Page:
Analysis: Telematics market ripe with potential

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After experiencing lukewarm initial growth, analysis suggests that the North American commercial vehicle telematics market may be poised to experience a second wave of technology innovations, application penetration and market growth. Specifically, multimodal communication network advancements, reduced costs, and increasing safety and security concerns will drive market growth between 2008 and 2013.

New analysis from Frost & Sullivan, North American Commercial Vehicle Telematics Markets, finds that the market earned revenues of more than $1.48 billion in 2007 and estimates this to reach $6.47 billion in 2013.

“In recent years, the North American commercial vehicle telematics market has not achieved the spectacular growth rates that many industry observers had projected it to attain,” says Sandeep Kar, Frost & Sullivan program manager. “The prevalence of several market restraints have decelerated the market’s growth and constricted it to remain in a state of flux. However, this is changing fast as the local-fleet, regional-fleet and trailer telematics markets experience growth momentum.”

The next level of telematic technologies will integrate telecommunications and focus on operations automation, security, communications, monitoring, prognostics and mobile resource management applications, according to the analysis. However, low awareness of the technology’s benefits, high system costs and the lack of standardized technology platforms pose major hurdles to the speedy adoption of these systems in the North American market, according to the analysis.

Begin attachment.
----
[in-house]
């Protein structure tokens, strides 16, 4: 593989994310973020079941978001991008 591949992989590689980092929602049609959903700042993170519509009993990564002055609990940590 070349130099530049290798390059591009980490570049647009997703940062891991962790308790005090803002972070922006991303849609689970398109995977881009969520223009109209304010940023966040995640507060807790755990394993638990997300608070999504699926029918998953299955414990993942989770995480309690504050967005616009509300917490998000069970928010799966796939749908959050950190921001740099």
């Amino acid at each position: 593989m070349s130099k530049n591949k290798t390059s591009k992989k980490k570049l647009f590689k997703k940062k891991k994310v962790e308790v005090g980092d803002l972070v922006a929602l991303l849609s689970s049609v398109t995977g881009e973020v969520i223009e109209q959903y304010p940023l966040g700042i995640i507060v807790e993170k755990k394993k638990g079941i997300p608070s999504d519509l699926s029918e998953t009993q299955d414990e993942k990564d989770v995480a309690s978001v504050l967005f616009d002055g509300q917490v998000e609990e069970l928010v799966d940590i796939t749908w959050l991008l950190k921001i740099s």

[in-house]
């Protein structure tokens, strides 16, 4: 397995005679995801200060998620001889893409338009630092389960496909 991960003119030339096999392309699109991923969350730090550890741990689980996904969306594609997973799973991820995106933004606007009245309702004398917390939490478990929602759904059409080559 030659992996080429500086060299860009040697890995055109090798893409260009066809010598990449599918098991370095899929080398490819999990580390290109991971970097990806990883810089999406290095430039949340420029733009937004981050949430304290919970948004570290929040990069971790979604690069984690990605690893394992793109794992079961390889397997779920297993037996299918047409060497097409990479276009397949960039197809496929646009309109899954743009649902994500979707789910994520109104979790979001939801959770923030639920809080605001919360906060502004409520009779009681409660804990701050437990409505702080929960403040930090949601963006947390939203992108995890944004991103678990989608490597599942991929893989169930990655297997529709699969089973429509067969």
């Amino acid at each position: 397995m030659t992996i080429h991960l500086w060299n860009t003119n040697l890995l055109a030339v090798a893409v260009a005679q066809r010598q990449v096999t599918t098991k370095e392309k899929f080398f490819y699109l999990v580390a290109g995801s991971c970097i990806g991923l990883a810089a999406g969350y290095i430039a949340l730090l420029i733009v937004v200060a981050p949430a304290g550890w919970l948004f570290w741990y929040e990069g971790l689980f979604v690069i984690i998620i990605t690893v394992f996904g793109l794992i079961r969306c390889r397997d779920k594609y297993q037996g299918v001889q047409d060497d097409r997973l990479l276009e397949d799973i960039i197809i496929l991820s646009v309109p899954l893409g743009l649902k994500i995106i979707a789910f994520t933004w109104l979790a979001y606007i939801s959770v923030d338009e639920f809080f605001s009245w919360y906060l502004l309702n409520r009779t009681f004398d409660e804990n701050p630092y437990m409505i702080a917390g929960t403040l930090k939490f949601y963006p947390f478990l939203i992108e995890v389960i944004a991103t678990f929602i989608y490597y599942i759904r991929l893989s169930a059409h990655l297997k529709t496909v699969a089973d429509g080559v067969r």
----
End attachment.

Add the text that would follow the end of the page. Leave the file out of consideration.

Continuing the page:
To spur growth, market participants need to develop scalable solutions based upon standardized multimodal communication network architectures that feature compatible technologies and communication links that provide maximum applications at optimal overall costs, according to the analysis.

The failure of telematics to deliver the desired performance during the initial stages of its development led to the exit and consolidation of market participants, according to the analysis; now, sustainable growth appears possible with the correction of fundamentals and the building of supporting structures.

“Since commercial vehicle telematics is currently in the development stage of its lifecycle, it is recommended that service providers aggressively market their value-added services by focusing on their ability to improve the productivity and profitability of local fleets,” notes Kar. “This will assist mass-market adoption of the technology, thereby enabling market participants to gain greater economies of scale by increasing their consumer base.”